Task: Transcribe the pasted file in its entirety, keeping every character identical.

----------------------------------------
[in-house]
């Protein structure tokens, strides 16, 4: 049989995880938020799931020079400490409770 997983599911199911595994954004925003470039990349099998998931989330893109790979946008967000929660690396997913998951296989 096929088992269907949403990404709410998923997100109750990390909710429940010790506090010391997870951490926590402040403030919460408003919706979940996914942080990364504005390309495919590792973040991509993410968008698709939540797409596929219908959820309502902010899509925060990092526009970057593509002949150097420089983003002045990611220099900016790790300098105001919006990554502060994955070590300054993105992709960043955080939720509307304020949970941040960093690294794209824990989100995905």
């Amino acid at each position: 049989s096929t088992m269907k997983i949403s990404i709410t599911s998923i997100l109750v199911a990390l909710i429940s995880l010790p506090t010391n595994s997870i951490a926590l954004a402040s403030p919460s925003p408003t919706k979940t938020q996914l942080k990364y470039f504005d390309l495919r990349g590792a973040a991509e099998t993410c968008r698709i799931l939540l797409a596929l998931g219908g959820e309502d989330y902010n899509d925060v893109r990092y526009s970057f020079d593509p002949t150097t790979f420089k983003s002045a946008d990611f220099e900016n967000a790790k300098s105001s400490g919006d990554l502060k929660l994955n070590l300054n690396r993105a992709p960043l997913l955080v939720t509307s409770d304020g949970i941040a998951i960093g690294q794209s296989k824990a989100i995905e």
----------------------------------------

[in-house]
């Protein structure tokens, strides 16, 4: 049989995880938020799931020079400490409770 997983599911199911595994954004925003470039990349099998998931989330893109790979946008967000929660690396997913998951296989 096929088992269907949403990404709410998923997100109750990390909710429940010790506090010391997870951490926590402040403030919460408003919706979940996914942080990364504005390309495919590792973040991509993410968008698709939540797409596929219908959820309502902010899509925060990092526009970057593509002949150097420089983003002045990611220099900016790790300098105001919006990554502060994955070590300054993105992709960043955080939720509307304020949970941040960093690294794209824990989100995905």
């Amino acid at each position: 049989s096929t088992m269907k997983i949403s990404i709410t599911s998923i997100l109750v199911a990390l909710i429940s995880l010790p506090t010391n595994s997870i951490a926590l954004a402040s403030p919460s925003p408003t919706k979940t938020q996914l942080k990364y470039f504005d390309l495919r990349g590792a973040a991509e099998t993410c968008r698709i799931l939540l797409a596929l998931g219908g959820e309502d989330y902010n899509d925060v893109r990092y526009s970057f020079d593509p002949t150097t790979f420089k983003s002045a946008d990611f220099e900016n967000a790790k300098s105001s400490g919006d990554l502060k929660l994955n070590l300054n690396r993105a992709p960043l997913l955080v939720t509307s409770d304020g949970i941040a998951i960093g690294q794209s296989k824990a989100i995905e």